astronomers from Kyoto University reassure
amateur astronomers around the world. In a paper published in the journal Nature, they have shown how it is possible to observe the activity of certain types of black holes in the visible range using a conventional telescope.
Since the gravitational pull of the black hole does not give any radiation from leaving the region bounded by the event horizon, directly observe them physically impossible. Usually, their detection is due to the presence of around a black hole accretion disks.
During the fall of matter into a black hole because of the rotation of the gas holes are formed around the disc of interstellar gas and dust. Substance drive accelerates to relativistic velocities and heated to millions of degrees, because of which radiates in different ranges. Up to this point, scientists searched for light from the accretion in the X-ray and gamma-ray and infrared - which could not afford the usual amateur astronomers.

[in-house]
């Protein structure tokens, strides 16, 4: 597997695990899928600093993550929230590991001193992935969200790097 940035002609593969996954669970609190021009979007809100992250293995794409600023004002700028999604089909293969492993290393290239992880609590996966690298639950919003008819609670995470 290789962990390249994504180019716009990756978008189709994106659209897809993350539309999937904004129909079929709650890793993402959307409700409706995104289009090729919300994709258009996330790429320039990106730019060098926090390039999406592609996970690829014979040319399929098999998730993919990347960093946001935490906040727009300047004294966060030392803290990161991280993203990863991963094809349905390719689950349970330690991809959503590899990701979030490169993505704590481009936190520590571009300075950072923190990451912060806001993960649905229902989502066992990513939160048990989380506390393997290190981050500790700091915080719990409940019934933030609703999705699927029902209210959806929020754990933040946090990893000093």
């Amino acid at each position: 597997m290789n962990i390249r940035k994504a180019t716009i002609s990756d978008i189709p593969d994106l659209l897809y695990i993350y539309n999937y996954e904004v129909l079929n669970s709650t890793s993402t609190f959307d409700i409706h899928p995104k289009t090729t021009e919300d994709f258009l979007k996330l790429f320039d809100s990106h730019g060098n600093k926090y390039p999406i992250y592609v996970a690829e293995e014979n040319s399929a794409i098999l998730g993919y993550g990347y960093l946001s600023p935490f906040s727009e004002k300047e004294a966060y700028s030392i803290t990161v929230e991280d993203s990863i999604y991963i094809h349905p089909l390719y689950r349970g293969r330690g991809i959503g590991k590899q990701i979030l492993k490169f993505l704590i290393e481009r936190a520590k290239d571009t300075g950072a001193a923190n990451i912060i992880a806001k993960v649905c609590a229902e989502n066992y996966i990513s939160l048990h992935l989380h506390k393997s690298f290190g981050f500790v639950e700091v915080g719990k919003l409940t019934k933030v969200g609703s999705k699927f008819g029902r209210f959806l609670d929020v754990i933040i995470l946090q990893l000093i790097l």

But Japanese astronomers have shown that in binary systems, where one of the participants is a black hole every few decades occur bright flashes. During such outbreaks substance emits a broad spectrum, including the visible range.
The study was conducted on the example of the object V404 Cygni - one of the closest to the world of binary systems containing a black hole. V404 Cygni «woke up" after 26 years of quiet and let out a flare, recorded by astronomers June 15, 2015.
Astronomers from the University of Kyoto in conjunction with specialists from the Japanese space agency JAXA, the National Laboratory of RIKEN and Hiroshima University have shown that visible light is due to x-ray the inner parts of the accretion disk. This radiation heats the outer layers of the disc, which during heating emit light in the visible range.
"Now we know we can make observations in the visible range, and that black holes can be detected without special telescopes observed in X-ray or gamma-ray" - pleased Mariko Kimura [Mariko Kimura], Master of the University.